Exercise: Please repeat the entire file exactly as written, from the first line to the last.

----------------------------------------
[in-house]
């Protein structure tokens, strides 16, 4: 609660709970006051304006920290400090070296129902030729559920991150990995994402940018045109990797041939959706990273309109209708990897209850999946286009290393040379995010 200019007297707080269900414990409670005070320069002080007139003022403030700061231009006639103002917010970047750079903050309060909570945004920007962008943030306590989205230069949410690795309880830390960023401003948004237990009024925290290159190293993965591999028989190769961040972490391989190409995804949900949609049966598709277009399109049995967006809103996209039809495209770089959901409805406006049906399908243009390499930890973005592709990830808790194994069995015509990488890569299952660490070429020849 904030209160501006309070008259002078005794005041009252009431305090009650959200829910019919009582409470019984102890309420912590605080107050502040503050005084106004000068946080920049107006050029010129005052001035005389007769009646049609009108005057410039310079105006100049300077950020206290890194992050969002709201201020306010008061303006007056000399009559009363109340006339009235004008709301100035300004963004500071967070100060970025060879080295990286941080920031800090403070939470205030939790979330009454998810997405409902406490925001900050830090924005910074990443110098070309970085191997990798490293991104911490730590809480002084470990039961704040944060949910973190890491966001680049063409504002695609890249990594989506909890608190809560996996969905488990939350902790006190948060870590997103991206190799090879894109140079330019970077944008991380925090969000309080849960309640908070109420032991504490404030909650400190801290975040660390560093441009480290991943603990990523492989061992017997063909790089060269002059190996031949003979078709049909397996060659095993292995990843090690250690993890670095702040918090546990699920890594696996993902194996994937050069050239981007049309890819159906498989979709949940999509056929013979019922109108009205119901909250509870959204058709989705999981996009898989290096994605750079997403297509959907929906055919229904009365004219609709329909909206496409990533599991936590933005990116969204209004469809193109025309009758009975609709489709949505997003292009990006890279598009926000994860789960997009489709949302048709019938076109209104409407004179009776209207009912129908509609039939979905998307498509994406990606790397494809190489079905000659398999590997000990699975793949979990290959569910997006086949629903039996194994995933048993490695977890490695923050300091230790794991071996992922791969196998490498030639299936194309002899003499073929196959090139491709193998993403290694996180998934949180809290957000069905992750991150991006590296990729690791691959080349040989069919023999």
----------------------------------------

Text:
[in-house]
């Protein structure tokens, strides 16, 4: 609660709970006051304006920290400090070296129902030729559920991150990995994402940018045109990797041939959706990273309109209708990897209850999946286009290393040379995010 200019007297707080269900414990409670005070320069002080007139003022403030700061231009006639103002917010970047750079903050309060909570945004920007962008943030306590989205230069949410690795309880830390960023401003948004237990009024925290290159190293993965591999028989190769961040972490391989190409995804949900949609049966598709277009399109049995967006809103996209039809495209770089959901409805406006049906399908243009390499930890973005592709990830808790194994069995015509990488890569299952660490070429020849 904030209160501006309070008259002078005794005041009252009431305090009650959200829910019919009582409470019984102890309420912590605080107050502040503050005084106004000068946080920049107006050029010129005052001035005389007769009646049609009108005057410039310079105006100049300077950020206290890194992050969002709201201020306010008061303006007056000399009559009363109340006339009235004008709301100035300004963004500071967070100060970025060879080295990286941080920031800090403070939470205030939790979330009454998810997405409902406490925001900050830090924005910074990443110098070309970085191997990798490293991104911490730590809480002084470990039961704040944060949910973190890491966001680049063409504002695609890249990594989506909890608190809560996996969905488990939350902790006190948060870590997103991206190799090879894109140079330019970077944008991380925090969000309080849960309640908070109420032991504490404030909650400190801290975040660390560093441009480290991943603990990523492989061992017997063909790089060269002059190996031949003979078709049909397996060659095993292995990843090690250690993890670095702040918090546990699920890594696996993902194996994937050069050239981007049309890819159906498989979709949940999509056929013979019922109108009205119901909250509870959204058709989705999981996009898989290096994605750079997403297509959907929906055919229904009365004219609709329909909206496409990533599991936590933005990116969204209004469809193109025309009758009975609709489709949505997003292009990006890279598009926000994860789960997009489709949302048709019938076109209104409407004179009776209207009912129908509609039939979905998307498509994406990606790397494809190489079905000659398999590997000990699975793949979990290959569910997006086949629903039996194994995933048993490695977890490695923050300091230790794991071996992922791969196998490498030639299936194309002899003499073929196959090139491709193998993403290694996180998934949180809290957000069905992750991150991006590296990729690791691959080349040989069919023999």